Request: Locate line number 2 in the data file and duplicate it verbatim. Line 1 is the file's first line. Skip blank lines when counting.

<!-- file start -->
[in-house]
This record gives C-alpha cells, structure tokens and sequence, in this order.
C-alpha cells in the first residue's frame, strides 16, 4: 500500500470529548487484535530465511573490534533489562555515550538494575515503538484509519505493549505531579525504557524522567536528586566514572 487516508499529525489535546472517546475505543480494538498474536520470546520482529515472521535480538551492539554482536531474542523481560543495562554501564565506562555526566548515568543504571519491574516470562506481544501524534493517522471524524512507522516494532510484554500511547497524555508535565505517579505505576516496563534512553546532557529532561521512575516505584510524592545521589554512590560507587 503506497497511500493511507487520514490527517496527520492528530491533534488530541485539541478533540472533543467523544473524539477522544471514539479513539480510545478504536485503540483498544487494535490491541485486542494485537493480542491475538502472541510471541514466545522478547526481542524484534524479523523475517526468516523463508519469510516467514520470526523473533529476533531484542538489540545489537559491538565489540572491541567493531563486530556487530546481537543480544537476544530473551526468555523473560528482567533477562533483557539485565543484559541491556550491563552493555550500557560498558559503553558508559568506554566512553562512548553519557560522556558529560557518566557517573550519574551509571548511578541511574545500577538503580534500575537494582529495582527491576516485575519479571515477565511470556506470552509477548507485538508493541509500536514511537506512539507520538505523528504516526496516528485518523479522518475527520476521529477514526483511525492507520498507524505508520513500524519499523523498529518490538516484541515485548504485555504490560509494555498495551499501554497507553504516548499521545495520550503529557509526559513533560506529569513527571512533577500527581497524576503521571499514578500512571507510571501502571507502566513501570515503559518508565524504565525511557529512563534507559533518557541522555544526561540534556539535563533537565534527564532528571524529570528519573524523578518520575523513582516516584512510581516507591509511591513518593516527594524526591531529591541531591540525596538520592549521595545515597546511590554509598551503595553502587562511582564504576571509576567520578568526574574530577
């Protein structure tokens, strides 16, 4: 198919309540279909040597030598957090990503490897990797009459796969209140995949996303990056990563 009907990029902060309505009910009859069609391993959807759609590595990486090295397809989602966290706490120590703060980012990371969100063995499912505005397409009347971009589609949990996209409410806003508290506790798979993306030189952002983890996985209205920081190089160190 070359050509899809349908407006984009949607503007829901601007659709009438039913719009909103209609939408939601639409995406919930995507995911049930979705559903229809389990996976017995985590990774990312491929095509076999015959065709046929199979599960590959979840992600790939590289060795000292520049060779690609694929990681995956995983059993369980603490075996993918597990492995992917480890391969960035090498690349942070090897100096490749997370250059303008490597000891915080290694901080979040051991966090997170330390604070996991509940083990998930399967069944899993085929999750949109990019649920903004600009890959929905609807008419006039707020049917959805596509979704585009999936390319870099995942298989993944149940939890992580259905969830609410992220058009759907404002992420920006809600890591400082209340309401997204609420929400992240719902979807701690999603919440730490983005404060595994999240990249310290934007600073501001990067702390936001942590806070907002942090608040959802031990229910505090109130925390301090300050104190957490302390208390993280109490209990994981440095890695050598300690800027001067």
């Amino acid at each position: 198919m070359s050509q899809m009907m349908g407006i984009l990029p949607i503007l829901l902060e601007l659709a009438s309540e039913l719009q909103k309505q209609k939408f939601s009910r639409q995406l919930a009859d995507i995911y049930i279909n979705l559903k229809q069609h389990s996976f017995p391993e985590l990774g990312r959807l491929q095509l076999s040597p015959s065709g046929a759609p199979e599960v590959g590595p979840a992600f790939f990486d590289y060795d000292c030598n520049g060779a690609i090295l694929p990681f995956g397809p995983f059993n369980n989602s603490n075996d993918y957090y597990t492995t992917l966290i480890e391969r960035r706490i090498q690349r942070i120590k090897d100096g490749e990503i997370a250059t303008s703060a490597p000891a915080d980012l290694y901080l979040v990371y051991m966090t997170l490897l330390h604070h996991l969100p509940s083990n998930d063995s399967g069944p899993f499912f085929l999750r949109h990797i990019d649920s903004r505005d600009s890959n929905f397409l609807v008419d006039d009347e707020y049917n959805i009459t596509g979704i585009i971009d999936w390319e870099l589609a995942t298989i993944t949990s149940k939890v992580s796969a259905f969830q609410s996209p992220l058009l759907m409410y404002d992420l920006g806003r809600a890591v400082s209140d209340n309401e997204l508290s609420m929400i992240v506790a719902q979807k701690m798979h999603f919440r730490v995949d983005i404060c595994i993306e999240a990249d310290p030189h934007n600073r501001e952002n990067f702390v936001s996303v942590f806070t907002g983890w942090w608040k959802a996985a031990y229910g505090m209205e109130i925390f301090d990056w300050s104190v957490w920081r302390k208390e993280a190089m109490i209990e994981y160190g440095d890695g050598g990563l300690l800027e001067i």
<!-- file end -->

This record gives C-alpha cells, structure tokens and sequence, in this order.